Also, due to the embedded systemic racism in our society, when Black people do reach out for help through the system, the quality of care they receive is significantly poorer. Research has shown that this has been prevalent for Black people getting treatment for several different health ailments such as cardiovascular heart disease.1 As a result of receiving improper care for underlying medical conditions, the risk for COVID-19 in Black people is higher. Evidence has suggested that people with pre-existing cardiovascular disease, diabetes, or hypertension are at higher risk of severe illness from COVID-19. 1 In a control study conducted in China, it was found that the estimated mortality risk for COVID-19 in patients with coronary heart disease was three times greater than patients without coronary heart disease. 2 Unfortunately, racism is apparent in the health care system and because there are differences in the quality of care amongst races, minorities continue to suffer.
A multitude of people are being affected by COVID-19, however Black communities have been hit the hardest. A prominent factor for this is systemic racism in our society that affects the type of insurance, treatment, and quality of healthcare people of color have received. There needs to be a change in the system itself so that everyone can receive the best opportunity for appropriate healthcare. In such strenuous times, it is imperative that we connect and support each other. To prevent the spread of COVID-19, we must all work together to ensure that all communities have equal access to resources such as healthcare information, affordable testing, and medical care to manage their health.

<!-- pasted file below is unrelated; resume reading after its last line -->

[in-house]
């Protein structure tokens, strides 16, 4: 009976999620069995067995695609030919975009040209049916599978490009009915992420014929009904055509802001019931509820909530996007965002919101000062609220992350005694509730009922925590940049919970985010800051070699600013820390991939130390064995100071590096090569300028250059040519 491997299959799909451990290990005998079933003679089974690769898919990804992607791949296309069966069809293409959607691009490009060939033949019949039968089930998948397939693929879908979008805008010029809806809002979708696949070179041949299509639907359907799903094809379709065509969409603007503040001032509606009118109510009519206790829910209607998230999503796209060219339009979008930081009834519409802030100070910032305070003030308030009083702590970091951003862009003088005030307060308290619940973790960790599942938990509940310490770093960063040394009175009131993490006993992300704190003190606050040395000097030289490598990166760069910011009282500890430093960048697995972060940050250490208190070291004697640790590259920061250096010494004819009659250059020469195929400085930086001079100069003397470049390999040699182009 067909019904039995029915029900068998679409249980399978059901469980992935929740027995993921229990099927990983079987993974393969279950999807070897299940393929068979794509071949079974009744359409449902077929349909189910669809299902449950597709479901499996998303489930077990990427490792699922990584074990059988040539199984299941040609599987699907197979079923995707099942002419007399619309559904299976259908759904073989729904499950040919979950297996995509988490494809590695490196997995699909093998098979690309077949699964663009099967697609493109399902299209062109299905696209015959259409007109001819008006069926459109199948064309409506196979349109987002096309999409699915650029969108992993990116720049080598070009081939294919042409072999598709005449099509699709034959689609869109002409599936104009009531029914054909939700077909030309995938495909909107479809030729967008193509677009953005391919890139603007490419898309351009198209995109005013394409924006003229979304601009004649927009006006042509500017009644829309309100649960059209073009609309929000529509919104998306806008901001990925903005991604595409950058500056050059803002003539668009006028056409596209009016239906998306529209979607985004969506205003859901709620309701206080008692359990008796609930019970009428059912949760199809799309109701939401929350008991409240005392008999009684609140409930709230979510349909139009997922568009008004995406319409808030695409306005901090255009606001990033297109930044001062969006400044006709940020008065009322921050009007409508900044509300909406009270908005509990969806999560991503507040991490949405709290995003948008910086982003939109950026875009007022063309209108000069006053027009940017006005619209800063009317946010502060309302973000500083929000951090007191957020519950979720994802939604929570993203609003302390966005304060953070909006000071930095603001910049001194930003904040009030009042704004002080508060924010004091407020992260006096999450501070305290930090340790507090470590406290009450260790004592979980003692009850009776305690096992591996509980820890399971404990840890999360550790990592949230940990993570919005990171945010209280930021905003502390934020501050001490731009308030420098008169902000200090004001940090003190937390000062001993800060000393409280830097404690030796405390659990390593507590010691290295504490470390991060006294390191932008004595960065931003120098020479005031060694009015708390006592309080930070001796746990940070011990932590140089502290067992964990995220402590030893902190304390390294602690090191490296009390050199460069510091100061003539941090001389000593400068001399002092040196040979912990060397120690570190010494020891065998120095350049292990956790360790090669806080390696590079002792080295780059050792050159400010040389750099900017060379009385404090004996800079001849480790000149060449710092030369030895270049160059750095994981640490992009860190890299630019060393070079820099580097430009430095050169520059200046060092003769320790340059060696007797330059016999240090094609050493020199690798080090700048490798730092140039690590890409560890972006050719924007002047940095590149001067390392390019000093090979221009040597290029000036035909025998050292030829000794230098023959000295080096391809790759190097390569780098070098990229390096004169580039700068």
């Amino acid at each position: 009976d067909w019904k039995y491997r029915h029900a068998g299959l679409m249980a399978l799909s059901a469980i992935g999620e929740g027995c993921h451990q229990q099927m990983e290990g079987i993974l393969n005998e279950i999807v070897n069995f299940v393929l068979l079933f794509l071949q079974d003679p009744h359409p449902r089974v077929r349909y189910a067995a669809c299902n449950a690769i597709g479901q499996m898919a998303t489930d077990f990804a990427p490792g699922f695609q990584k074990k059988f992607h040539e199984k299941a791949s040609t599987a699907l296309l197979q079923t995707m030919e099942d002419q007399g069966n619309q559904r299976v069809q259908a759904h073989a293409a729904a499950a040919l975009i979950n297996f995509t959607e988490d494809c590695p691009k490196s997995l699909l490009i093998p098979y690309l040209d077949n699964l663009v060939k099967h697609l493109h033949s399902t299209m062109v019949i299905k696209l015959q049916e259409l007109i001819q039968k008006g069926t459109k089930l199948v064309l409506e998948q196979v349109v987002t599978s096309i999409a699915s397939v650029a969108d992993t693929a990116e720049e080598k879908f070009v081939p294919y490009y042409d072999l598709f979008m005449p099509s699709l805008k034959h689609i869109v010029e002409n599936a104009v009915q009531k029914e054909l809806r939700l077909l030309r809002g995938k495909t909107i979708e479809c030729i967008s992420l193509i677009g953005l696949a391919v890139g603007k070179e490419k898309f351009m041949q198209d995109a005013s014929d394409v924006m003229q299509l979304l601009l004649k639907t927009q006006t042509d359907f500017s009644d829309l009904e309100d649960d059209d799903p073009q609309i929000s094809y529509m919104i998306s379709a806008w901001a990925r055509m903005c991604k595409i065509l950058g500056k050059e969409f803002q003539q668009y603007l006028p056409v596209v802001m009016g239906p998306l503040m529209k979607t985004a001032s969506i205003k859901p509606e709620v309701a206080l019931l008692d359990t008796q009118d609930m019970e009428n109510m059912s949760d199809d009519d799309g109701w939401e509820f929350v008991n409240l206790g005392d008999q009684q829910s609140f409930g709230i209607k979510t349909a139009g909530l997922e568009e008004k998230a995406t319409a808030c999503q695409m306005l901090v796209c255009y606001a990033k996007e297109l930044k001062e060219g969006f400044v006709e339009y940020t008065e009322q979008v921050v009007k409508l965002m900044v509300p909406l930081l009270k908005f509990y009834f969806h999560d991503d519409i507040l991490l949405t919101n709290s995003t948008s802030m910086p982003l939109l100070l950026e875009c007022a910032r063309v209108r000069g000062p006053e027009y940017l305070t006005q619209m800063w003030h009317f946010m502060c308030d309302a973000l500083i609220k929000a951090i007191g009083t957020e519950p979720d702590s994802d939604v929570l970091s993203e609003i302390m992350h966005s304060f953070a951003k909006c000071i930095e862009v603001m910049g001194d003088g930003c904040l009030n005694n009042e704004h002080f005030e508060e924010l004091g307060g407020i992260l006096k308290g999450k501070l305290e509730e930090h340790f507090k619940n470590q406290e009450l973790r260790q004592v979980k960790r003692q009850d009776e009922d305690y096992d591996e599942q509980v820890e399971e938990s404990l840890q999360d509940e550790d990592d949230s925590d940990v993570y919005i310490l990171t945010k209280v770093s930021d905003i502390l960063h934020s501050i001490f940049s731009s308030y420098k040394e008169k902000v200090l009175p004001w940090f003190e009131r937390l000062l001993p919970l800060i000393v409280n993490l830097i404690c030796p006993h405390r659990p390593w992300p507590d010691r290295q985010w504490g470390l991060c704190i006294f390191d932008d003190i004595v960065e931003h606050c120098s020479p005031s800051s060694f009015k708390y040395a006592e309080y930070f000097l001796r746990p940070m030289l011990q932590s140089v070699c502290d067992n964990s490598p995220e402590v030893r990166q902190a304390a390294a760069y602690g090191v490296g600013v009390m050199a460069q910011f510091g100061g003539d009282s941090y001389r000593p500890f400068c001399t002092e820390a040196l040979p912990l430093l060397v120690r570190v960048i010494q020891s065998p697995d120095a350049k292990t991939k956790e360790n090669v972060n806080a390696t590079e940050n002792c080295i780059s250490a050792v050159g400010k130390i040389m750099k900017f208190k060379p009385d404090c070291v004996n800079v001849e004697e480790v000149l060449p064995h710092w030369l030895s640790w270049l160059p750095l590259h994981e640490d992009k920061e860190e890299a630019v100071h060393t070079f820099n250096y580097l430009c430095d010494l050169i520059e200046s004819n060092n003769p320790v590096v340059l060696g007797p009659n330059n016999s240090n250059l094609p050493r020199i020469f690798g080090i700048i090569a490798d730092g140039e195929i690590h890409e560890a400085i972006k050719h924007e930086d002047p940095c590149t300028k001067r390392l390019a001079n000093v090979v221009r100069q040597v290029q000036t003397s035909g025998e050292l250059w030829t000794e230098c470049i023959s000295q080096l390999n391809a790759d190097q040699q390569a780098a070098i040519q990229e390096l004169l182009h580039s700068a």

- Begley S. To understand who’s dying of Covid-19, look to social factors like race more than preexisting diseases. Stat. https://www.statnews.com/2020/06/15/whos-dying-of- covid19-look-to-social-factors-like-race/. Published 06/15/2020.
- Gu T, Chu Q, Yu Z, et al. History of coronary heart disease increased the mortality rate of patients with COVID-19: a nested case-control study. BMJ Open. 2020;10(9):e038976. doi: 10.1136/bmjopen-2020-038976
- Tuskegee Study – Timeline – CDC – NCHHSTP. Centers for Disease Control and Prevention. https://www.cdc.gov/tuskegee/timeline.htm. Published March 2, 2020. Accessed November 1, 2020.
- Andrasfay T, Goldman N. Reductions in 2020 US life expectancy due to COVID-19 and the disproportionate impact on the Black and Latino populations. Proceedings of the National Academy of Sciences of the United States of America. https://www.pnas.org/content/118/5/e2014746118. Published 02/02/2021.